Research & Insights

Some Ghoulish Findings about Fear of Death and Charitable Giving

If you’re looking for a theme for your next fundraising campaign, here’s one you may want to consider: death. We’re serious – new research out of the University of Social Sciences and Humanities in Wroclaw, Poland and the University of Wisconsin-Madison suggests that reminding people of their mortality makes them more generous.

To explore the connections between a sense of mortality and acts of generosity, researchers Tomasz Zaleskiewicz, Agata Gasiorowska, and Pelin Kesebir conducted a series of studies. Their results were published in the Journal of Experimental Social Psychology.

To encourage participants to think about their own impending doom, half were given a survey which asked questions about death. Questions included statements like, “I am very much afraid to die.”  The control group was given a survey about dentistry, with less-terrifying questions like “I am very much afraid of dental work.”

After completing the survey and a cooling-off period, participants in each study were asked to play a game which involved deciding whether or not to share a sum of money with a fellow student or a charitable organization. The researchers discovered that participants who had been reminded of their mortality were more generous than participants who weren’t asked to think about death.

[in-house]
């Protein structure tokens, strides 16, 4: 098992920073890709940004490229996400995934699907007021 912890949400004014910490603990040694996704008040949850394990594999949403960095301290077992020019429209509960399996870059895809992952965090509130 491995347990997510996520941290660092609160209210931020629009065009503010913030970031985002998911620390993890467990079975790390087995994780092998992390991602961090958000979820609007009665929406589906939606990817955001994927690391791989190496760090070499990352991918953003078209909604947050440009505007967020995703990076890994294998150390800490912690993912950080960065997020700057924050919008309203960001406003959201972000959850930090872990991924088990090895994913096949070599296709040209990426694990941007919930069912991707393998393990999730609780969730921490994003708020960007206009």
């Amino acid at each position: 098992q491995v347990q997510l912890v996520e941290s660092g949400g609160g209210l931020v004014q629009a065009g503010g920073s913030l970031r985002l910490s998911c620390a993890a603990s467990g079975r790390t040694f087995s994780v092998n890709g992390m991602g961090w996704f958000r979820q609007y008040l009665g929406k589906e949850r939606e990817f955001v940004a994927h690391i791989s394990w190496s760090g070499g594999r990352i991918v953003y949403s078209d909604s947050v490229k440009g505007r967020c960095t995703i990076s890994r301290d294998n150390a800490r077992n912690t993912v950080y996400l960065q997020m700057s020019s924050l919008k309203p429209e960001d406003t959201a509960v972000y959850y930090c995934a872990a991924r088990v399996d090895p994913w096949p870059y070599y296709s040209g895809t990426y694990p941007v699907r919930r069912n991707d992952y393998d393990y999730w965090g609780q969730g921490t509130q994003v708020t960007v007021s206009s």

“In a situation where anonymity was fully assured and on conceivable external pressure to behave prosocially existed, just thinking about their mortality for a brief period made participants not only more generous, but also more likely to associate generosity with increased personal satisfaction,” Zaleskiewicz, Gasiorowska, and Kesebir note.

It’s called the “Scrooge effect,” after everyone’s favorite Dickinsonian curmudgeon. “[I]n order to manage the anxiety born from the awareness of their mortality, people strive for value and meaning,” the researchers explain. “[T]he act of upholding cherished social values and the sense of meaning, value, connectedness, transcendence and security that can be derived from giving and sharing, soothe existential anxiety.”

Consider this your go-ahead to make the Grim Reaper the keynote speaker at your next charitable event.

Journal of Experimental Social Psychology

Tomasz Zaleskiewicz and Agata Gasiorowska, University of Social Sciences and Humanities, Poland
Pelin Kesebir, University of Wisconsin-Madison

Posted: June 15, 2015
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